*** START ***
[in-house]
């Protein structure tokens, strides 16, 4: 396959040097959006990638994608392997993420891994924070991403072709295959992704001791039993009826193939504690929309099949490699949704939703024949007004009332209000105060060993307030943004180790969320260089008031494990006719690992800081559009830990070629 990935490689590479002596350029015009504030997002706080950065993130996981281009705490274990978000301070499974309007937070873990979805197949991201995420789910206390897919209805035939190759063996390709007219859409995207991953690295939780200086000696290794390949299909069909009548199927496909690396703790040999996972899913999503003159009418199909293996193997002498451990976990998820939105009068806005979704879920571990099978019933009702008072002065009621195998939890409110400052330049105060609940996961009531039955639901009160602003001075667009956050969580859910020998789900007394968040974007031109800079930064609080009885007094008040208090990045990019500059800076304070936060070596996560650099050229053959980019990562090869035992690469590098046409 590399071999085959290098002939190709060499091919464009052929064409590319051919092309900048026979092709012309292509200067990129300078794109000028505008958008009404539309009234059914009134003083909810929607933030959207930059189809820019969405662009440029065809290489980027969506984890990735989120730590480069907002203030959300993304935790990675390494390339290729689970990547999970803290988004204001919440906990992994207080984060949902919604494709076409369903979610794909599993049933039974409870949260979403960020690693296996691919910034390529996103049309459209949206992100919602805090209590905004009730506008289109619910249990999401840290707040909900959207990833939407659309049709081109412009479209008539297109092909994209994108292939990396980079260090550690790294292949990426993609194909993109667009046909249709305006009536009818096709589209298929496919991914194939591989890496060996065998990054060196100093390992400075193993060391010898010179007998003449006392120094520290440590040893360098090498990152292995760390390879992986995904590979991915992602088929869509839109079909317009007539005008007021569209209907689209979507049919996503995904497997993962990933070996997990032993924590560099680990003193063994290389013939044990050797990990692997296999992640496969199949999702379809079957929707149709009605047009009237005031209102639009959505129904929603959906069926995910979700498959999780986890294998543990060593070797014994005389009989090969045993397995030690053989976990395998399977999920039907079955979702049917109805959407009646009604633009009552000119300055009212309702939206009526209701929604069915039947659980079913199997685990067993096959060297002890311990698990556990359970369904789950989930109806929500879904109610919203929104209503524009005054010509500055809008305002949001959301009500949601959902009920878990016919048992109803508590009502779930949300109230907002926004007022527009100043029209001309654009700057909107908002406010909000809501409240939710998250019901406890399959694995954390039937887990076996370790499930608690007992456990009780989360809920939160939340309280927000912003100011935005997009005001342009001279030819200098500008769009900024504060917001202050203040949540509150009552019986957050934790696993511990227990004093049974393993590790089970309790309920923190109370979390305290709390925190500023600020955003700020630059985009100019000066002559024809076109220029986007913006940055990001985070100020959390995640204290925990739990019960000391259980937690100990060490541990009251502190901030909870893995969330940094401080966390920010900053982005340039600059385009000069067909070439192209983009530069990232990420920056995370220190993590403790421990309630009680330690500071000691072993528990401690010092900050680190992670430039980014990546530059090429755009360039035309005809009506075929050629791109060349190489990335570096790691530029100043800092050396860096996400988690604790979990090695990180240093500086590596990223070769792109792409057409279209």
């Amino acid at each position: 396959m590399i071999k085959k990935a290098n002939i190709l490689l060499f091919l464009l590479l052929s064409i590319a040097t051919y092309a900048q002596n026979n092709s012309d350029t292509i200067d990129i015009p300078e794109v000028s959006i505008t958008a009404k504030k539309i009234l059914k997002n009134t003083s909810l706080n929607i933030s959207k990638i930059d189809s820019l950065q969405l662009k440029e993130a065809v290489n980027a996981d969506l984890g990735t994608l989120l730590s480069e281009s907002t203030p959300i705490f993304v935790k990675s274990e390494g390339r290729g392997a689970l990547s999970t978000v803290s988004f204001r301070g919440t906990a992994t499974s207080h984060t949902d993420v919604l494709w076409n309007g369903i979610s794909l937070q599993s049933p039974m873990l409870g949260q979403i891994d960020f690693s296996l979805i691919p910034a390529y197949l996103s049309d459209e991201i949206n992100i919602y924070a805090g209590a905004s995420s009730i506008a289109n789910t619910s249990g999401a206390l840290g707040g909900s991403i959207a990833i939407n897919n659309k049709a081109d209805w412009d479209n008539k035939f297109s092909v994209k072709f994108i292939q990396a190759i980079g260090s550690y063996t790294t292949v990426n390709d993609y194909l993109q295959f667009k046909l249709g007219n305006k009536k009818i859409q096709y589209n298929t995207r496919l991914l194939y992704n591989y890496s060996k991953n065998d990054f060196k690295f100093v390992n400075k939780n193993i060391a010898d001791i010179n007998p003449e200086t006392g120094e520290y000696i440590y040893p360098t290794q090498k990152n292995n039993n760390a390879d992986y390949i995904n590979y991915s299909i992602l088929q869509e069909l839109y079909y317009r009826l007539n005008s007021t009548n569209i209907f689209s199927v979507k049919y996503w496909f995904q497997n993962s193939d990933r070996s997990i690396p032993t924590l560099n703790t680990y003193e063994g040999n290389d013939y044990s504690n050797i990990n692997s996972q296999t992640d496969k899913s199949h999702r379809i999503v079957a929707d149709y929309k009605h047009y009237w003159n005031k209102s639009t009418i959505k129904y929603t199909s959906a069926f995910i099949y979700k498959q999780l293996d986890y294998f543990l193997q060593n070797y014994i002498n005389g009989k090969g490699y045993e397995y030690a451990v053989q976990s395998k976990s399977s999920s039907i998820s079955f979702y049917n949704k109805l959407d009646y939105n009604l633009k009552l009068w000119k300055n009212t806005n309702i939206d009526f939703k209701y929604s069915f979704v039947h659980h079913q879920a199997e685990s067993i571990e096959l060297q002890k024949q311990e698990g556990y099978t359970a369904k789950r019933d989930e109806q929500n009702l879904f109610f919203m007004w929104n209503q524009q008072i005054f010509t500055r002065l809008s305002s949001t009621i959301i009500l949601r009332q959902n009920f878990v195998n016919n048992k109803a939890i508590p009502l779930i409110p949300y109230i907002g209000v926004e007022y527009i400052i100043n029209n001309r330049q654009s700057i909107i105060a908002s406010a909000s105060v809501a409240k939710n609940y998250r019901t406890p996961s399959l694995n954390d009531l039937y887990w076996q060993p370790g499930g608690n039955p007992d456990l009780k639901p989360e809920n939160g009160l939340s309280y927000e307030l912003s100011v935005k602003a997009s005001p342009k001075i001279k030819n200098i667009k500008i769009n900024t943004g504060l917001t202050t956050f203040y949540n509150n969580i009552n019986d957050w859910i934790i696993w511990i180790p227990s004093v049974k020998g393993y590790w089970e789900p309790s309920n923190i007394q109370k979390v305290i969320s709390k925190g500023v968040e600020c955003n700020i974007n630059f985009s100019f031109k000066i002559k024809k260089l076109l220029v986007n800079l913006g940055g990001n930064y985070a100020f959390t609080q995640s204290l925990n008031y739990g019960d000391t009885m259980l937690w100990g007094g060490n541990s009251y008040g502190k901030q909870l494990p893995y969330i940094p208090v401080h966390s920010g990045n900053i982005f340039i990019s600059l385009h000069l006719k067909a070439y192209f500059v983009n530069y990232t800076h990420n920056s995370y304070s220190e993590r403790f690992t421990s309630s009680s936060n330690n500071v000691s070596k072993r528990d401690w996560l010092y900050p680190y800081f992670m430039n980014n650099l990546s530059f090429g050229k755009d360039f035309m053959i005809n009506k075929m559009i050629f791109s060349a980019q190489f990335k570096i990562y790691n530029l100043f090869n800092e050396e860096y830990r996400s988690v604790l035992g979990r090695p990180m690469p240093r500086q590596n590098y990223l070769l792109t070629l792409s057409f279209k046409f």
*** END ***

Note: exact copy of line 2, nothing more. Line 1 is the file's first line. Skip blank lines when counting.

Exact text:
């Protein structure tokens, strides 16, 4: 396959040097959006990638994608392997993420891994924070991403072709295959992704001791039993009826193939504690929309099949490699949704939703024949007004009332209000105060060993307030943004180790969320260089008031494990006719690992800081559009830990070629 990935490689590479002596350029015009504030997002706080950065993130996981281009705490274990978000301070499974309007937070873990979805197949991201995420789910206390897919209805035939190759063996390709007219859409995207991953690295939780200086000696290794390949299909069909009548199927496909690396703790040999996972899913999503003159009418199909293996193997002498451990976990998820939105009068806005979704879920571990099978019933009702008072002065009621195998939890409110400052330049105060609940996961009531039955639901009160602003001075667009956050969580859910020998789900007394968040974007031109800079930064609080009885007094008040208090990045990019500059800076304070936060070596996560650099050229053959980019990562090869035992690469590098046409 590399071999085959290098002939190709060499091919464009052929064409590319051919092309900048026979092709012309292509200067990129300078794109000028505008958008009404539309009234059914009134003083909810929607933030959207930059189809820019969405662009440029065809290489980027969506984890990735989120730590480069907002203030959300993304935790990675390494390339290729689970990547999970803290988004204001919440906990992994207080984060949902919604494709076409369903979610794909599993049933039974409870949260979403960020690693296996691919910034390529996103049309459209949206992100919602805090209590905004009730506008289109619910249990999401840290707040909900959207990833939407659309049709081109412009479209008539297109092909994209994108292939990396980079260090550690790294292949990426993609194909993109667009046909249709305006009536009818096709589209298929496919991914194939591989890496060996065998990054060196100093390992400075193993060391010898010179007998003449006392120094520290440590040893360098090498990152292995760390390879992986995904590979991915992602088929869509839109079909317009007539005008007021569209209907689209979507049919996503995904497997993962990933070996997990032993924590560099680990003193063994290389013939044990050797990990692997296999992640496969199949999702379809079957929707149709009605047009009237005031209102639009959505129904929603959906069926995910979700498959999780986890294998543990060593070797014994005389009989090969045993397995030690053989976990395998399977999920039907079955979702049917109805959407009646009604633009009552000119300055009212309702939206009526209701929604069915039947659980079913199997685990067993096959060297002890311990698990556990359970369904789950989930109806929500879904109610919203929104209503524009005054010509500055809008305002949001959301009500949601959902009920878990016919048992109803508590009502779930949300109230907002926004007022527009100043029209001309654009700057909107908002406010909000809501409240939710998250019901406890399959694995954390039937887990076996370790499930608690007992456990009780989360809920939160939340309280927000912003100011935005997009005001342009001279030819200098500008769009900024504060917001202050203040949540509150009552019986957050934790696993511990227990004093049974393993590790089970309790309920923190109370979390305290709390925190500023600020955003700020630059985009100019000066002559024809076109220029986007913006940055990001985070100020959390995640204290925990739990019960000391259980937690100990060490541990009251502190901030909870893995969330940094401080966390920010900053982005340039600059385009000069067909070439192209983009530069990232990420920056995370220190993590403790421990309630009680330690500071000691072993528990401690010092900050680190992670430039980014990546530059090429755009360039035309005809009506075929050629791109060349190489990335570096790691530029100043800092050396860096996400988690604790979990090695990180240093500086590596990223070769792109792409057409279209």